A review of The Road to Missional, Michael Frost
Australian theologian Michael Frost has become an internationally-renowned commentator on the missional church, a concept of church which is focused on being sent out rather than attracting in. In the latest book he summarises some of the global developments, and looks at how the concept can be applied through the local church.
Actually, Frost spends two chapters defining what missional is, and quotes Thomas Torrance’s idea of mission as expressing the reality that: “In Jesus Christ the new order of the Kingdom of God’s love has intersected with the old order of the existence of the world, with a view to redeeming it and liberating it from the forces of disorder and darkness entrenched in it and renewing the whole created order.”
This is a much broader idea of what it means to be missional. Frost then goes on to helpfully summarise Bosch’s common historical positions of what it means to be missional:
1. Mission = evangelism = winning souls for eternity; therefore social involvement is a betrayal of mission
2. Mission = evangelism = soul winning; therefore social involvement is a distraction
3. Mission/evangelism = soul winning; therefore social action is important if it draws people to Christ
4. Mission/evangelism and social involvement are like seed and fruit; therefore evangelism is primary and social action is the result
5. Mission is evangelism + social action; therefore both parts are important but evangelism has priority
6. Evangelism and social are equally important but distinct aspects of mission; therefore no prioritising.
Frost sees the expression of missional that he embraces as closest to position 6. The metaphor he uses is that the church should function like a movie trailer, that is, it should be an expression of something that entices people to want to see the “movie”. It should be a taster for the life to come on the New Earth. He relates this back to Paul’s expression of the “firstfruits” in Romans 8.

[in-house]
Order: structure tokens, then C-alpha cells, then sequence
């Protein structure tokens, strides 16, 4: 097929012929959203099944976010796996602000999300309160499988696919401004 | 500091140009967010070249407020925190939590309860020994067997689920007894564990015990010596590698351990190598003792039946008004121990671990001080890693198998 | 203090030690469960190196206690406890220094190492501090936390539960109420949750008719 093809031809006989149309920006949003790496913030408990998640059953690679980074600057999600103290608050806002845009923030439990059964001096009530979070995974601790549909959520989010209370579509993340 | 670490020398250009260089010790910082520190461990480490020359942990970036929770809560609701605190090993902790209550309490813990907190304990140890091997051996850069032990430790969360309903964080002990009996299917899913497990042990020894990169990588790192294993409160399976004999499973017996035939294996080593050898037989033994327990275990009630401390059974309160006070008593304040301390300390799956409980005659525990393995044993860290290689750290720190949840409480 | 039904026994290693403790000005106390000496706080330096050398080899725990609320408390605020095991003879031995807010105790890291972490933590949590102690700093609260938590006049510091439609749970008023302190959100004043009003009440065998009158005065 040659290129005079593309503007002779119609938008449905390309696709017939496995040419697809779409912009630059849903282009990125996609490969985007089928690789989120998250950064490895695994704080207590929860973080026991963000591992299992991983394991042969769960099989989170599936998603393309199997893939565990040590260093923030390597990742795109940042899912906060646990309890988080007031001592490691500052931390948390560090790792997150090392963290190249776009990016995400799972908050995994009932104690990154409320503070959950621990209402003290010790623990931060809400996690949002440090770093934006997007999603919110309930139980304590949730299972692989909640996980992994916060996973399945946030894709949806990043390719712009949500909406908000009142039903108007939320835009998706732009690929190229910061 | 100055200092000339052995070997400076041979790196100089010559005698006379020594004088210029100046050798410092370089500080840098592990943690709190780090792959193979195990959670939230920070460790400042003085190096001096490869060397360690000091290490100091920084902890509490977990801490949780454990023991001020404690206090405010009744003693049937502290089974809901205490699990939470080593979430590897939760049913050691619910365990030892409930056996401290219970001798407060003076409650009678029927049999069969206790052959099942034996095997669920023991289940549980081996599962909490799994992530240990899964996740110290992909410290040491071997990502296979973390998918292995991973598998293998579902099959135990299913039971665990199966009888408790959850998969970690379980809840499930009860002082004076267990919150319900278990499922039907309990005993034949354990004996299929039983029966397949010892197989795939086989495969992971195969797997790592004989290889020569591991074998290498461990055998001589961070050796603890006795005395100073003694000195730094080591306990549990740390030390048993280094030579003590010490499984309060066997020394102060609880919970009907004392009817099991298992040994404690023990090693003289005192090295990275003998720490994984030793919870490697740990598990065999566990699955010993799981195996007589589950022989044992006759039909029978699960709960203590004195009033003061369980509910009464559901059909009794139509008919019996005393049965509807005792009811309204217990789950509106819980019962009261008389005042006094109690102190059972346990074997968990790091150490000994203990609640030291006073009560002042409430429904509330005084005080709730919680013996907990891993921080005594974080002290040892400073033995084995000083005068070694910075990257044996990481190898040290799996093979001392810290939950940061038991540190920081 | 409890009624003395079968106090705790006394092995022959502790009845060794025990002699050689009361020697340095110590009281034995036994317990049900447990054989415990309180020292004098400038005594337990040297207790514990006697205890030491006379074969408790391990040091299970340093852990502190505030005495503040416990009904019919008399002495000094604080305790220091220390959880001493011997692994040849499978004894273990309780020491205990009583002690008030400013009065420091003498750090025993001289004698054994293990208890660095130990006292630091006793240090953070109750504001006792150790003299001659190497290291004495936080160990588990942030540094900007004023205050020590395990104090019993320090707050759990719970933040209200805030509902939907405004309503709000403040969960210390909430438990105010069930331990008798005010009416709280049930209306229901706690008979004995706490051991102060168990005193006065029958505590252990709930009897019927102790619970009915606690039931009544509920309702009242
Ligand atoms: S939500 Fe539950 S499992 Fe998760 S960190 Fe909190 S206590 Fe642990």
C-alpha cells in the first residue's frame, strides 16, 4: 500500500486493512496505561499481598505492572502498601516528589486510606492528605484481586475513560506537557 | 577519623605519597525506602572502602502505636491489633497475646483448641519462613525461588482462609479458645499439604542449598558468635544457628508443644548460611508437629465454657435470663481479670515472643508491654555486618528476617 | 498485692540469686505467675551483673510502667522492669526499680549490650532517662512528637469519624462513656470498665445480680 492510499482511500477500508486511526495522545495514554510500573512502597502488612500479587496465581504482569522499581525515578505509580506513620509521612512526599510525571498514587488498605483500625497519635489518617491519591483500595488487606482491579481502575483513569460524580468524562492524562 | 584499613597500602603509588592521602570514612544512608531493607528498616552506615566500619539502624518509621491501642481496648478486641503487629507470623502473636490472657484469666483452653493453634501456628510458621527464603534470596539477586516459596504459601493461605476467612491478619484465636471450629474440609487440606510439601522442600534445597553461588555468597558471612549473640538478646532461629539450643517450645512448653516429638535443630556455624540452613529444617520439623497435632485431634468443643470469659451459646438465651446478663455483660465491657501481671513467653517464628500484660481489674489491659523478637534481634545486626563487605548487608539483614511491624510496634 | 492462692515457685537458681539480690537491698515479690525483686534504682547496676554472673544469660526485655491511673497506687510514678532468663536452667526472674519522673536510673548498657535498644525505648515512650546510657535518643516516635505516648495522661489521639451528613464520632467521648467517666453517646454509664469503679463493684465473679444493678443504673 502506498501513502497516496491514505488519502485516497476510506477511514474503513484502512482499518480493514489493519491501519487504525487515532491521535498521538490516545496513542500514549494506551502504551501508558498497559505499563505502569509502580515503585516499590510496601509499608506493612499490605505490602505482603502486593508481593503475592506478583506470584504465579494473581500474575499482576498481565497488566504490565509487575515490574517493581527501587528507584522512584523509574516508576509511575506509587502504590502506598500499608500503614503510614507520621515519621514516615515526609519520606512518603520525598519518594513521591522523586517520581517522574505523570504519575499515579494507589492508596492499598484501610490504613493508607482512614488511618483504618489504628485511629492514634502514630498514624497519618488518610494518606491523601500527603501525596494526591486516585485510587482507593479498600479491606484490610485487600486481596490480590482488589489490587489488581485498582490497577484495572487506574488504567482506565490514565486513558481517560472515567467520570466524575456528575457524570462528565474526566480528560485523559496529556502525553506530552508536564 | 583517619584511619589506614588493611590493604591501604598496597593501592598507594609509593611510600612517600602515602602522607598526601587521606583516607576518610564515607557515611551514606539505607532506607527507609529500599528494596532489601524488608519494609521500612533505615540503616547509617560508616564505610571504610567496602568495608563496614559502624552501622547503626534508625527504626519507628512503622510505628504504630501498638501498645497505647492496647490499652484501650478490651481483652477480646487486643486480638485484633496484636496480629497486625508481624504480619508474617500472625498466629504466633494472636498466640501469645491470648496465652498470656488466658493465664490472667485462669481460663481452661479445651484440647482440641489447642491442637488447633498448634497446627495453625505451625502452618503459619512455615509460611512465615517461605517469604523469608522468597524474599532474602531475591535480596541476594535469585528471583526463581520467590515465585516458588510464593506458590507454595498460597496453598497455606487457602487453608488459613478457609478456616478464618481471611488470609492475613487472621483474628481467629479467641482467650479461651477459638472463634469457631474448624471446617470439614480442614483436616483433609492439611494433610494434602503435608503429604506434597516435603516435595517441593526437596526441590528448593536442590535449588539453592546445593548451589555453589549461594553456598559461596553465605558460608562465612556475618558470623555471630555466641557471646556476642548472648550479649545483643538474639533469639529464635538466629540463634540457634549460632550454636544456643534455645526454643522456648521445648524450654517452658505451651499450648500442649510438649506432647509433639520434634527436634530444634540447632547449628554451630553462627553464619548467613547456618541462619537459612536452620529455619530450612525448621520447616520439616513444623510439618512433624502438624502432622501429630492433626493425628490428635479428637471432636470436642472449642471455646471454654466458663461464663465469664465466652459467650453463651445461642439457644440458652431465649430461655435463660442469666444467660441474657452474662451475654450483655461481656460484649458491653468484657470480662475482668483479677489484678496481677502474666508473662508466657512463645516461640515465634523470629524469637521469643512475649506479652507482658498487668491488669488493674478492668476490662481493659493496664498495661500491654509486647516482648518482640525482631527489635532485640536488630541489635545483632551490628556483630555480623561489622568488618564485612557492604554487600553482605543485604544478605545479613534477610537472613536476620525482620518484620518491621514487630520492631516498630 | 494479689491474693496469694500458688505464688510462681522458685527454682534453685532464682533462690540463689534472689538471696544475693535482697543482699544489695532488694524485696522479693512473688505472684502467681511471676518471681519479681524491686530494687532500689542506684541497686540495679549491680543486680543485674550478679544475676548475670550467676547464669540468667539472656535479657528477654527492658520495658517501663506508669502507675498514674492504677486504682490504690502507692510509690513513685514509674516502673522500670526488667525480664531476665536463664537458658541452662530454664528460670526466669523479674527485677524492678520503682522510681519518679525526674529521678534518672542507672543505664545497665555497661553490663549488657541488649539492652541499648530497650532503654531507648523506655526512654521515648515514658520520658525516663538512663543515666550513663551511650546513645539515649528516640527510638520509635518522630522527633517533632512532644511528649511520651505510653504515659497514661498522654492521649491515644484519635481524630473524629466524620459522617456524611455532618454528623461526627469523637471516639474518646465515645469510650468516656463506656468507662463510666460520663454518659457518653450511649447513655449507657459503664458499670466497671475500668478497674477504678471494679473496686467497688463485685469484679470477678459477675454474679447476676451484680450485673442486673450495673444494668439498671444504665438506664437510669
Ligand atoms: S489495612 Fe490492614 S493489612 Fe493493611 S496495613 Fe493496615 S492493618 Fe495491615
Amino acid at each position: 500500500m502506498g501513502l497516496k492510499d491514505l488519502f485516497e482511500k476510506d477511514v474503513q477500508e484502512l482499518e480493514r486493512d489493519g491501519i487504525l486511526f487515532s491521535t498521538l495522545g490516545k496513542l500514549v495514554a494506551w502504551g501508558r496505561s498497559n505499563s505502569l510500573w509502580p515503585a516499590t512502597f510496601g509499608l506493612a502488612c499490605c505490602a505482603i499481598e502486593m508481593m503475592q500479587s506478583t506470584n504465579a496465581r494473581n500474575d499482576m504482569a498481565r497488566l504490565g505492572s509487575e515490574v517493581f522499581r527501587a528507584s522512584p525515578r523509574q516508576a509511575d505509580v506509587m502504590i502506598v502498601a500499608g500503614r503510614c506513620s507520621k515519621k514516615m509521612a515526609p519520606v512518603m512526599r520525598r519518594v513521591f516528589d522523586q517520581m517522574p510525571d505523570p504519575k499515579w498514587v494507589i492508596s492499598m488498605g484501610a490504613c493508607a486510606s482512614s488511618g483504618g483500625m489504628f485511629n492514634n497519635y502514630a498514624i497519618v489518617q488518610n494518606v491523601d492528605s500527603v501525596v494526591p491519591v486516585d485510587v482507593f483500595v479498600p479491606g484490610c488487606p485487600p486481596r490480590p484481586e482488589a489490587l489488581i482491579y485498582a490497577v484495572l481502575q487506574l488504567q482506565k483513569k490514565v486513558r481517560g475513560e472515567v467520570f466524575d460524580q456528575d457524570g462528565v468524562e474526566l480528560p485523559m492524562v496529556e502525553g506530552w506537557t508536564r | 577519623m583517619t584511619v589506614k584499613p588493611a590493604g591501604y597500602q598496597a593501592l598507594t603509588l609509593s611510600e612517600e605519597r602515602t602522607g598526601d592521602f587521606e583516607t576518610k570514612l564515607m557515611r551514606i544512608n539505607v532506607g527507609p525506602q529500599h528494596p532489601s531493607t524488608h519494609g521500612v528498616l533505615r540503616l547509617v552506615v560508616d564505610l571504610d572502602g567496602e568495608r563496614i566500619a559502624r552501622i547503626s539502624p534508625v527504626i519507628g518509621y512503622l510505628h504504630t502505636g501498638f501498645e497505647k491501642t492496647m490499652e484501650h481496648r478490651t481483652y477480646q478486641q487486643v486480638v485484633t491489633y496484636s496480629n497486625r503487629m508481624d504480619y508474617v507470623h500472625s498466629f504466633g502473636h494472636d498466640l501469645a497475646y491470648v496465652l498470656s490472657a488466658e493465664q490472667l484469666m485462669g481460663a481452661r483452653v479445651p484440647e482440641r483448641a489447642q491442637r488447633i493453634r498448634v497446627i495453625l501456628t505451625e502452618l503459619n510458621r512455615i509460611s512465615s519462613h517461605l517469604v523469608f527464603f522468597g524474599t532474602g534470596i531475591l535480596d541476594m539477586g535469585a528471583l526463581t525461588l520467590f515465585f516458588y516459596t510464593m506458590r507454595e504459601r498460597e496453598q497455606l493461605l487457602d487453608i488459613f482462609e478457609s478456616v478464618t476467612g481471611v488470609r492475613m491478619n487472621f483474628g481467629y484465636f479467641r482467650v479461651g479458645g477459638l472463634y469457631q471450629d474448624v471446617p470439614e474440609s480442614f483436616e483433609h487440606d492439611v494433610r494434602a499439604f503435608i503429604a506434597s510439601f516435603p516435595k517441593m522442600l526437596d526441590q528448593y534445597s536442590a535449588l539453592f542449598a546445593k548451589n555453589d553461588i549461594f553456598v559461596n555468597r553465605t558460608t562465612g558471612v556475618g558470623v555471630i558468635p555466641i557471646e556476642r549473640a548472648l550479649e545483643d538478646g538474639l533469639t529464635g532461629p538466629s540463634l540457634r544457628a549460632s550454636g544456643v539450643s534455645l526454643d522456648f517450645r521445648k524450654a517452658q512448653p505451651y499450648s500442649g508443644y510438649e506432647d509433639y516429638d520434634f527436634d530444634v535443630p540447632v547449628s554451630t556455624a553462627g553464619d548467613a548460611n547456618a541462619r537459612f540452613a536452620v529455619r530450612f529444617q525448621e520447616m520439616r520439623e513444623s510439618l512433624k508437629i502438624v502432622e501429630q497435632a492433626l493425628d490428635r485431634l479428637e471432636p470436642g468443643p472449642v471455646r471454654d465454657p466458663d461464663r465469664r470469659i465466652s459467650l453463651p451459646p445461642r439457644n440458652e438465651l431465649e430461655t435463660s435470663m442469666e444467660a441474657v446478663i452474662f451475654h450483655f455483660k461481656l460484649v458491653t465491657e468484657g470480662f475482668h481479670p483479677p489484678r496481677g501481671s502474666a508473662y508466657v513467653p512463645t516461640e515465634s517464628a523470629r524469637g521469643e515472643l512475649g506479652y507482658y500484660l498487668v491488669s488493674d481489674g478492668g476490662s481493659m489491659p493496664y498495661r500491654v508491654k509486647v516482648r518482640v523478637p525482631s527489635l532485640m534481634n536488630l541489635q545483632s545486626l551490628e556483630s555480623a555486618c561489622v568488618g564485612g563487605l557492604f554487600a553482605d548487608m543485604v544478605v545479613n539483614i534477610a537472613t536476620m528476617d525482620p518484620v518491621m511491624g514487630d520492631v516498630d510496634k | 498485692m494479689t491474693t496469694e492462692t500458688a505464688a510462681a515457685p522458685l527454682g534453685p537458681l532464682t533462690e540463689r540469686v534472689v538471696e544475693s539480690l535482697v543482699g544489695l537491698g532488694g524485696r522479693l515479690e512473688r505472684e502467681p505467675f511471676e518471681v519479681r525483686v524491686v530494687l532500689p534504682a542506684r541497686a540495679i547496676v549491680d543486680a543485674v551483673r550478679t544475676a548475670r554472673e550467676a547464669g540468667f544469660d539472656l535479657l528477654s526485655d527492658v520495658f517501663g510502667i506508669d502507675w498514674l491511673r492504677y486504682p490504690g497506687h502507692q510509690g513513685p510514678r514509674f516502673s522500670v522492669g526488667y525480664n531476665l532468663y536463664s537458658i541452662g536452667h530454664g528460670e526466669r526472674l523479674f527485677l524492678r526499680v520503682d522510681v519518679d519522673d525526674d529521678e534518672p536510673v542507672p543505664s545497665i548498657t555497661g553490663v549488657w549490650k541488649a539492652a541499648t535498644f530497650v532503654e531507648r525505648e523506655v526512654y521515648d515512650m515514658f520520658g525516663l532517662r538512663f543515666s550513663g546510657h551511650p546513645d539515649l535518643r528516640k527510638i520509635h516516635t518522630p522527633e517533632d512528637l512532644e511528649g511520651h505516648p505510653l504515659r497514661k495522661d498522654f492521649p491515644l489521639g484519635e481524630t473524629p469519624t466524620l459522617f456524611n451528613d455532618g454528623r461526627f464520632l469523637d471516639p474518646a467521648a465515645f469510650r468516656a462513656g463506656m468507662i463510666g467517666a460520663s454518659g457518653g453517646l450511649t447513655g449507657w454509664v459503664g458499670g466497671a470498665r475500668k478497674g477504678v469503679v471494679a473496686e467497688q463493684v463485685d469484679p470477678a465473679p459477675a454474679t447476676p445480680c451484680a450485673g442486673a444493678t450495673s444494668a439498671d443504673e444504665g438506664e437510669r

He then goes on to describe what this might look like at a local church level with a series of indicators. There are three main indicators, and a series of expressions, which I will summarise briefly:
1. A mission-shaped church announces the reign of God through Christ, locally and globally. The following could be evidence:
• Opportunities to respond to the Gospel; and evangelistic projects
• Regular assessment of the spiritual needs of the local community
• Active consideration of church planting opportunities
• Commitment to prayer
2. A mission-shaped church demonstrates the reign of God through Christ, locally and globally. The following could be evidence:
• Fostering community life that models compassion, generosity, hospitality and justice
• Regular assessment of the physical and social needs of the local community
• An annual review of the budget to evaluate whether missional priorities are reflected in financial commitments
3. A mission-shaped church embodies mission in the way of Jesus. The following could be evidence:
• Teaching and modelling of the missional priorities, lifestyle and message of Jesus
• Opportunities for members to discern their own missional vocation
• Training and resourcing for authentic friendships with people outside the church
• Freeing up of staff from organising in-house events to engaging with unchurched people
Frost challenges individuals and church communities to creatively examine what it means to bring reconciliation, justice and beauty to a broken world. He quotes NT Wright:
We are called to be part of God’s new creation, called to be agents of that new creation here and now. We are called to model and display the new creation in symphonies and family life, in restorative justice and poetry in holiness and service to the poor, in politics and painting.
While many of Frost’s ideas sound prophetic, and there is a welcome challenge to the concept of a mega-church marketing Christ and church-life in ways that do not reflect the Jesus way, there are some clunky moments in the book. One example is a story meant to illustrate our role as ambassadors bringing hope to the hopeless, when aid workers used subterfuge, the mistaken assumption that one of their members was a US ambassador, to enable aid to get through to needy people.
However, overall this is a very helpful summary and challenge to reconsider what the church is meant to be, and how it fulfils Christ’s mission to the world.